Who Do These ‘Creatives’ Think They Are?

Rudy Omisore is not impressed by on-set etiquette.

It was fricking freezing, and what should have been a quick trip to Costa’s had landed me right in the middle of a film shoot, just outside Woolwich Arsenal DLR station. Suddenly I was surrounded by self-important, pompous production assistants shouting their demands and ordering people about. I was herded into the crowd so that the short step to my hot chocolate turned into a long and winding road.

After what seemed like an eternity I got my drink and decided to see what all the fuss was about. There was a rumour going around that some huge star would be on set, so on the off chance I whipped out the iPhone ready to film, only to be told, “no filming!” by a goddamn crowd controller. No filming! Then why all the cameras? And then I got rained on! OK, so it was fake rain, but just as wet.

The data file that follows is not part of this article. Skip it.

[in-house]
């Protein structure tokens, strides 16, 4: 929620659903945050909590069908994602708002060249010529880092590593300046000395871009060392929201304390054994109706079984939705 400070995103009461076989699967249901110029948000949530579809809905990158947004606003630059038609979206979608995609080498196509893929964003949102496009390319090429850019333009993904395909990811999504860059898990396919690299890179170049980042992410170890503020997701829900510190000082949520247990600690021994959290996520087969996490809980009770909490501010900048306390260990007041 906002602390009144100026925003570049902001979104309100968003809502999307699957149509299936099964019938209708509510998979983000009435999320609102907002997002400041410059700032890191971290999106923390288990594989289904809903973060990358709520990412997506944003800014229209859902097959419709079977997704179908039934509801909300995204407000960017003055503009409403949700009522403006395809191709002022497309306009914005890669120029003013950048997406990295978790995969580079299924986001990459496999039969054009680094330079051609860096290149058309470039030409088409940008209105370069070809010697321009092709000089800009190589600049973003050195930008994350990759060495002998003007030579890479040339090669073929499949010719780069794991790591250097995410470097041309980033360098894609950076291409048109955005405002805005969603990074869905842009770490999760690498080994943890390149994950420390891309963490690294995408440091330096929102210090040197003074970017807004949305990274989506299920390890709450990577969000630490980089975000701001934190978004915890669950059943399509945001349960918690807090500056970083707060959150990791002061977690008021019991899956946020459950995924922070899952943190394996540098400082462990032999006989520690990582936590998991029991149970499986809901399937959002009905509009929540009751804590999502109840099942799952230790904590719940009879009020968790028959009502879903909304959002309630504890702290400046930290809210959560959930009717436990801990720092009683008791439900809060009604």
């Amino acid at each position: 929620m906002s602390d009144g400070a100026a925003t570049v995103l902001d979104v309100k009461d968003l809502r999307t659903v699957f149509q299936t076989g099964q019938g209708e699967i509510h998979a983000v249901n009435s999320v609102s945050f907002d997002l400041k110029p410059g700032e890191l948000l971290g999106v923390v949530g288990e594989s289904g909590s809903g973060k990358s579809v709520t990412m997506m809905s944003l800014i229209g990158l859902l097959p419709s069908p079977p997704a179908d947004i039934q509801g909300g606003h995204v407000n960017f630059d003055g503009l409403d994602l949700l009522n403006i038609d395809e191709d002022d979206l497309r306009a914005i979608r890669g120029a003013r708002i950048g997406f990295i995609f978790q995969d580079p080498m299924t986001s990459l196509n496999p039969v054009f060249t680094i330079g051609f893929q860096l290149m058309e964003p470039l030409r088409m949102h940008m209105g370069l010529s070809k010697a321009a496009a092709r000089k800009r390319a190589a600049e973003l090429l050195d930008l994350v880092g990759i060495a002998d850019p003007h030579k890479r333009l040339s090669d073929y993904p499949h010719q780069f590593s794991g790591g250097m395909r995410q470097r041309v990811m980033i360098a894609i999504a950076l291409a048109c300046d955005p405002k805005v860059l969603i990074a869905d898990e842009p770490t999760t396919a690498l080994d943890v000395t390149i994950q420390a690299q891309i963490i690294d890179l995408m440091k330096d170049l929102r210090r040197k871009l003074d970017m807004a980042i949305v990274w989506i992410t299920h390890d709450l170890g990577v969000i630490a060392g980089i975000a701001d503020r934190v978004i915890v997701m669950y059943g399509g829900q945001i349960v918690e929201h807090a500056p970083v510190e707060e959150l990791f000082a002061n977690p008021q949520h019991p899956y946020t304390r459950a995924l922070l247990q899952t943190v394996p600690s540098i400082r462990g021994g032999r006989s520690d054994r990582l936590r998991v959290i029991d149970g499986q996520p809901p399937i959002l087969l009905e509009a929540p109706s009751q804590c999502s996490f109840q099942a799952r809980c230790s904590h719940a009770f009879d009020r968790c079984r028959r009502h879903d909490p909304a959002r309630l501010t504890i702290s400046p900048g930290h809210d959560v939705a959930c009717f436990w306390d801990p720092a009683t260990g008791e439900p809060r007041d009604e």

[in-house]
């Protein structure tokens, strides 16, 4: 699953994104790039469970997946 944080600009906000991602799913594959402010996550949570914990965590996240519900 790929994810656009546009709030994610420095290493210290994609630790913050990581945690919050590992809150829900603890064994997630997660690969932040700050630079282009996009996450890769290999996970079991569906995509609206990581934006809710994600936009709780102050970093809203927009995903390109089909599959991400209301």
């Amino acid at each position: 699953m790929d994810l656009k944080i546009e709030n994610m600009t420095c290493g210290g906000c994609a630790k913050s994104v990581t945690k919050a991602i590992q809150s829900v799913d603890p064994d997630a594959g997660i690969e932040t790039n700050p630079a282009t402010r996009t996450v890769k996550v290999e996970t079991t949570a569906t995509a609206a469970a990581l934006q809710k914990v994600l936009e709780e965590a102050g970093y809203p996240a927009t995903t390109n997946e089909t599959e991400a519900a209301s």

Why is it that all production assistants are blond and posh? The one who informed me it was more than her job’s worth to tell me the name of the star certainly was, anyway. And judging by her smug smile she took great pleasure in withholding the information. But why? I mean it’s not like I was going to go away and write an article about it, and tweet it for the whole world to know, right?!
Anyway, it’s not surprising that film companies shoot in the East End. It is a diverse and fascinating place, full of the sort of economic contrasts and problems that dramas seem to feed on. No wonder councils like Newham have a film office – it’s a chance to make money. On the website they list the following daily charges:
A Rate = Features/Commercials – £2,000 – £5,000
B Rate = TV Drama/Music Video – £1,000 – £2,500
C Rate = Small Scale:  Stills/Docs/Other – £500 – £1,000
I never found out what the film was or who its star was. There were rumours it was a film called London Has Fallen with Morgan Freeman. If anyone knows, let us know, too!